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The Different Types of Criminal Charges in Ottawa

Types of Criminal Charges in Ottawa

There are three types of criminal charges in Ottawa which are summary conviction offences, indictable offences, and hybrid offences. Let’s take a closer look at them in a little more detail.

Summary Conviction Offences

Summary conviction offences are lesser criminal charges tried by a judge only (and without a preliminary hearing) in the Ontario Court of Justice. Examples of these offences are:

  • An indecent act
  • Trespassing
  • Breach of probation order
  • Unlawful assembly
  • Disturbing the peace

You can be convicted of these crimes only if they happened in the past 12 months. Unless otherwise determined by the Canadian Criminal Code, the penalty for summary conviction offences is a fine of up to $5,000 for individuals and up to $100,00 for organizations and/or two years of imprisonment.

Under certain conditions, a judge might decide on an alternate punishment, such as probation, restitution, conditional discharge or suspended sentence.

Alternatively, the accused might be eligible for diversion, meaning the Crown prosecution will withdraw the charges in exchange for community service, counselling or a charitable donation.

Examples where the Crown might accept a diversion include minor assault, theft or mischief resulting in damages under $5,000 and possession of small amounts of illegal substances.

Indictable Offences

Indictable offences are the most serious criminal charges in Ottawa. When charged with an indictable offence in Ottawa, the accused can choose to have their trial in front of the Ontario Court of Justice before a judge, the Superior Court of Justice before a judge, or the Superior Court of Justice before a judge and jury.

The best option depends on the specific charges and the evidence the defence and the Crown can present in the case. For example, if the defence has compelling evidence on their side, having the case tried in front of a jury (who can possibly sympathize with the accused) might be a suitable option. By contrast, if the prosecutor’s evidence is more compelling and the defence relies on technical arguments, it’s better to opt for a trial by judge only.

There are no statutes of limitation on indictable offences in Ottawa. A person can be charged, tried and convicted many years after committing the crime. They have, however, once accused, the right (granted by the Canadian Charter of Rights and Freedoms) to be tried within a reasonable amount of time. This is 18 months for provincial court trials and 30 months for provincial court trials after a preliminary hearing or superior court trials.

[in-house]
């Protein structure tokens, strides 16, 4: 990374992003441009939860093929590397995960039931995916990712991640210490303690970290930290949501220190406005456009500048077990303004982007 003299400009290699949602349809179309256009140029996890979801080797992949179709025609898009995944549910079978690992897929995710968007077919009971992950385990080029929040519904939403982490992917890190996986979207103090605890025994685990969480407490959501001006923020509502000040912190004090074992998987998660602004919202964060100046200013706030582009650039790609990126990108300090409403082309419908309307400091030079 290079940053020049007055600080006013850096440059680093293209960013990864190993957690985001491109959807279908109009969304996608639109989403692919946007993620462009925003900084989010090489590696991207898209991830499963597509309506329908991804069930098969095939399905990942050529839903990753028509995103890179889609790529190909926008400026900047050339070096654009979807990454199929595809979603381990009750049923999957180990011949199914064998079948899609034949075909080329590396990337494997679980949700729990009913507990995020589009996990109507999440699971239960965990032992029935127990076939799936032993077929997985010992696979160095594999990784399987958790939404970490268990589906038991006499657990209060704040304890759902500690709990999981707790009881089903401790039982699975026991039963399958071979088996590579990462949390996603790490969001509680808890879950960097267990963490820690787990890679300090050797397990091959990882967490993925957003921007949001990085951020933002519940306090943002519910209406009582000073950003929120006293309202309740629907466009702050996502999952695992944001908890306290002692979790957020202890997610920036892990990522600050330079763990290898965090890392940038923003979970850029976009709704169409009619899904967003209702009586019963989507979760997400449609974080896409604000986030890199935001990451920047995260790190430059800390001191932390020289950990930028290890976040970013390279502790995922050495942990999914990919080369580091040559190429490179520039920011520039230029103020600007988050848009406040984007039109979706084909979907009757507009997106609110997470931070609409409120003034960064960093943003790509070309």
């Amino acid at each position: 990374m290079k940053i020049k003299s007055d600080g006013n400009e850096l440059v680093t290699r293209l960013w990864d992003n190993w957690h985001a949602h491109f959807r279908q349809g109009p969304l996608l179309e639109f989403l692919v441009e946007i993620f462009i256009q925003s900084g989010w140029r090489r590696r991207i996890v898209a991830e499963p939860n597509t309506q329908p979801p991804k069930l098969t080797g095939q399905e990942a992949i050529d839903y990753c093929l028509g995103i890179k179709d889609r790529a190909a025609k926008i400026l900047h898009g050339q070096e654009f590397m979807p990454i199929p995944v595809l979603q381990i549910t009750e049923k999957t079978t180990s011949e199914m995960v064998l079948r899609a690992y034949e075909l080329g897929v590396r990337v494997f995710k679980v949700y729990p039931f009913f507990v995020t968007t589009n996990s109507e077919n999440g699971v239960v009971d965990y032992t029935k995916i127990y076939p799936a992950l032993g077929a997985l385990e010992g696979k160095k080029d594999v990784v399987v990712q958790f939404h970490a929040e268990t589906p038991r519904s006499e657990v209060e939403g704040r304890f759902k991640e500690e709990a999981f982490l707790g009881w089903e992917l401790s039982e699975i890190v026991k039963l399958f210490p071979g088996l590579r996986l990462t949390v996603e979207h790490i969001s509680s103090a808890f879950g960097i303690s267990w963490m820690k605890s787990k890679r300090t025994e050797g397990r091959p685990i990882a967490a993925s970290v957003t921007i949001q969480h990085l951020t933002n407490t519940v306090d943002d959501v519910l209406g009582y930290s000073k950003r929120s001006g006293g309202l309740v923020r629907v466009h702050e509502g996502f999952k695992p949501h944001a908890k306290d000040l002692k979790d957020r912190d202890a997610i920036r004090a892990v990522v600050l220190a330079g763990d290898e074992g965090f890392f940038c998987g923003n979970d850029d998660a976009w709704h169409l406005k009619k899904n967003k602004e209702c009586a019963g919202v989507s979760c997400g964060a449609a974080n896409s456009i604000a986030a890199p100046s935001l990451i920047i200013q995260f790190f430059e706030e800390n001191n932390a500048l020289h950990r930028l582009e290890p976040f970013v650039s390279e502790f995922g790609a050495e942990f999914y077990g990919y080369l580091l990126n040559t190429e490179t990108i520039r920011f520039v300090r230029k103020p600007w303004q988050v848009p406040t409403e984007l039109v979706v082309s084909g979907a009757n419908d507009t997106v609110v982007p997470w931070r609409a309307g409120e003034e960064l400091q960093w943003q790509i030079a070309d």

A preliminary hearing is held only in cases where it is necessary to determine whether there is enough evidence against the accused to convict them and whether evidence hasn’t been disclosed or was gathered during the procedure that violated the Canadian Charter of Rights and Freedoms. If there isn’t enough evidence against the accused, there is evidence proving their innocence, or if their rights have been violated, they’ll be discharged.

Examples of the non-violent and violent criminal charges in Ottawa include:

The specific charge determines whether the accused will have the choice of having a preliminary hearing. The penalties for these offences vary in severity, but they usually involve massive fines and several years to life imprisonment.

In some cases, the same alternative sentences can be edited as is also the case for the summary offence charges. However, with indictable offences, this will happen more rarely due to the severity of the crimes.

Because of all these reasons, it’s a good idea to find a defence attorney as soon as you are charged with an indictable offence in Ottawa. Besides representing the accused, the legal aid can also ensure their client’s rights are being upheld and respected, prepare the defence, and negotiate the charges being dismissed, stayed, withdrawn or reduced.


Hybrid Offences

These are the most common criminal charges in Ottawa, as most crimes are hybrid offences. In these cases, the Crown prosecutor determines whether the offence will be treated as an indictable or summary conviction crime, ultimately deciding where the trial happens and which penalties might apply. Therefore, consulting a defence lawyer when charged with a hybrid offence is also a good idea.

The prosecution makes the decision based on the seriousness of the crime, the accused’s criminal history, society’s interest, and other factors. Once their decision is made, it can’t be changed except on rare occasions where truly compelling evidence on either side warrants it.

Some examples of hybrid offences in Ottawa are:

  • Breach of probation (usually more than once)
  • Possession of a controlled substance (in larger quantities)
  • Impaired driving and endangerment of others

Final Thoughts

Regardless of which charge type has been brought against you, don’t take it lightly. A summary conviction offence might have lesser penalties, but if you’re convicted, the punishments can still have a significant impact on your life.

When charged with an indictable or hybrid offence, it’s critical to consult an attorney to make a sound decision on how to move forward with your defence. If you’re in need of legal advice, then contact AGP LLP today and we’ll be more than happy to look at your case.

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